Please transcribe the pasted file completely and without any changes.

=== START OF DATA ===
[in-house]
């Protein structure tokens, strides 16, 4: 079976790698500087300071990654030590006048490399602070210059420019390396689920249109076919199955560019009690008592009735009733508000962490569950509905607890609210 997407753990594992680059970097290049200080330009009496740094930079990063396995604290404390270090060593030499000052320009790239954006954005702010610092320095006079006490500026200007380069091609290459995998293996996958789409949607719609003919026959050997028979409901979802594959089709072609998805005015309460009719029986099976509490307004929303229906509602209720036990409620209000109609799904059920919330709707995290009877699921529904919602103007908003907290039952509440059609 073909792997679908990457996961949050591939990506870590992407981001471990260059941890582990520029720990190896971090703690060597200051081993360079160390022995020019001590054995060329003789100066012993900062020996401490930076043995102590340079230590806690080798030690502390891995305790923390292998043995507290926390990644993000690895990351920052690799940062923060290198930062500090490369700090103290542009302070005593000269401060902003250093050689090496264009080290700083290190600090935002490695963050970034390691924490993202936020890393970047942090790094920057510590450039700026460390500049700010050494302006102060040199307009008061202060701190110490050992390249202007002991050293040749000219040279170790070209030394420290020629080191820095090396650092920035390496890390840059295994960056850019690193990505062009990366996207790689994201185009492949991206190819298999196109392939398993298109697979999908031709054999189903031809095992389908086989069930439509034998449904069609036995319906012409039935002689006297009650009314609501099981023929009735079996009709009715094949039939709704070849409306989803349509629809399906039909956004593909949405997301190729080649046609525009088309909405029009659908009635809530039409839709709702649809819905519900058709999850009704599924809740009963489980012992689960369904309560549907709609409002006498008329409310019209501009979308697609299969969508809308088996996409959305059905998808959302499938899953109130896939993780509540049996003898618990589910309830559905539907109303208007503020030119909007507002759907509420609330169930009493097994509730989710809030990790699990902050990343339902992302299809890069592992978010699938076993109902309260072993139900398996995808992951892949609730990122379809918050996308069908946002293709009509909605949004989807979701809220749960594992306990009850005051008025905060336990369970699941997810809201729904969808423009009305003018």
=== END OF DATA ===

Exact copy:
[in-house]
């Protein structure tokens, strides 16, 4: 079976790698500087300071990654030590006048490399602070210059420019390396689920249109076919199955560019009690008592009735009733508000962490569950509905607890609210 997407753990594992680059970097290049200080330009009496740094930079990063396995604290404390270090060593030499000052320009790239954006954005702010610092320095006079006490500026200007380069091609290459995998293996996958789409949607719609003919026959050997028979409901979802594959089709072609998805005015309460009719029986099976509490307004929303229906509602209720036990409620209000109609799904059920919330709707995290009877699921529904919602103007908003907290039952509440059609 073909792997679908990457996961949050591939990506870590992407981001471990260059941890582990520029720990190896971090703690060597200051081993360079160390022995020019001590054995060329003789100066012993900062020996401490930076043995102590340079230590806690080798030690502390891995305790923390292998043995507290926390990644993000690895990351920052690799940062923060290198930062500090490369700090103290542009302070005593000269401060902003250093050689090496264009080290700083290190600090935002490695963050970034390691924490993202936020890393970047942090790094920057510590450039700026460390500049700010050494302006102060040199307009008061202060701190110490050992390249202007002991050293040749000219040279170790070209030394420290020629080191820095090396650092920035390496890390840059295994960056850019690193990505062009990366996207790689994201185009492949991206190819298999196109392939398993298109697979999908031709054999189903031809095992389908086989069930439509034998449904069609036995319906012409039935002689006297009650009314609501099981023929009735079996009709009715094949039939709704070849409306989803349509629809399906039909956004593909949405997301190729080649046609525009088309909405029009659908009635809530039409839709709702649809819905519900058709999850009704599924809740009963489980012992689960369904309560549907709609409002006498008329409310019209501009979308697609299969969508809308088996996409959305059905998808959302499938899953109130896939993780509540049996003898618990589910309830559905539907109303208007503020030119909007507002759907509420609330169930009493097994509730989710809030990790699990902050990343339902992302299809890069592992978010699938076993109902309260072993139900398996995808992951892949609730990122379809918050996308069908946002293709009509909605949004989807979701809220749960594992306990009850005051008025905060336990369970699941997810809201729904969808423009009305003018």